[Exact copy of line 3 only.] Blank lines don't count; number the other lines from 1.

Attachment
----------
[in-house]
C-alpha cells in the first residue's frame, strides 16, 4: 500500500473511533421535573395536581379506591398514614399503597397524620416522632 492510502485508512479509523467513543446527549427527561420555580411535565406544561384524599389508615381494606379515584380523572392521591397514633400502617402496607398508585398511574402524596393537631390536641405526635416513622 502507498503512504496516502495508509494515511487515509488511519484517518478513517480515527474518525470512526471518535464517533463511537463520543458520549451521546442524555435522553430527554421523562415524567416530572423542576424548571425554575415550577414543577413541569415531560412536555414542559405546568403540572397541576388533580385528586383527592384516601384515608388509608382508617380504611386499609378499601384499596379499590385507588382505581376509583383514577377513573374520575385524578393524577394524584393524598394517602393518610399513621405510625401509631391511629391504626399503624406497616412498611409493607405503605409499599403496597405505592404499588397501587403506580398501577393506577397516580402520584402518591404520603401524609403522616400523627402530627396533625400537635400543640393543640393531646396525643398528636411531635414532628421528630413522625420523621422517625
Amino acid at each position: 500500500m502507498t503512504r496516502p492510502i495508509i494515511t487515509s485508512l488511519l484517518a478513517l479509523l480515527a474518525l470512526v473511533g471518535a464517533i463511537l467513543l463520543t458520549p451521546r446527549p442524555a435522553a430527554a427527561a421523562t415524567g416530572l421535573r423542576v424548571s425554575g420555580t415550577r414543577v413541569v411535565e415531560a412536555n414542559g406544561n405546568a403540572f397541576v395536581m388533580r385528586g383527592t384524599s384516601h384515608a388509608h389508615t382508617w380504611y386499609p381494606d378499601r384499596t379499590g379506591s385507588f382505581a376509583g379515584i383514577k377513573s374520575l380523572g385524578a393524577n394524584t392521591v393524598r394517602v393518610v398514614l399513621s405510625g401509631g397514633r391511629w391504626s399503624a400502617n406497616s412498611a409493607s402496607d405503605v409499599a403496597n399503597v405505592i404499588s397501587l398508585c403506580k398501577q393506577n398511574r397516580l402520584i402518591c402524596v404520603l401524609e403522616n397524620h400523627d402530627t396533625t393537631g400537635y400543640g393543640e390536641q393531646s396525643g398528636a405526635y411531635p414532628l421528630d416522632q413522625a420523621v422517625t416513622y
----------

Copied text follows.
Amino acid at each position: 500500500m502507498t503512504r496516502p492510502i495508509i494515511t487515509s485508512l488511519l484517518a478513517l479509523l480515527a474518525l470512526v473511533g471518535a464517533i463511537l467513543l463520543t458520549p451521546r446527549p442524555a435522553a430527554a427527561a421523562t415524567g416530572l421535573r423542576v424548571s425554575g420555580t415550577r414543577v413541569v411535565e415531560a412536555n414542559g406544561n405546568a403540572f397541576v395536581m388533580r385528586g383527592t384524599s384516601h384515608a388509608h389508615t382508617w380504611y386499609p381494606d378499601r384499596t379499590g379506591s385507588f382505581a376509583g379515584i383514577k377513573s374520575l380523572g385524578a393524577n394524584t392521591v393524598r394517602v393518610v398514614l399513621s405510625g401509631g397514633r391511629w391504626s399503624a400502617n406497616s412498611a409493607s402496607d405503605v409499599a403496597n399503597v405505592i404499588s397501587l398508585c403506580k398501577q393506577n398511574r397516580l402520584i402518591c402524596v404520603l401524609e403522616n397524620h400523627d402530627t396533625t393537631g400537635y400543640g393543640e390536641q393531646s396525643g398528636a405526635y411531635p414532628l421528630d416522632q413522625a420523621v422517625t416513622y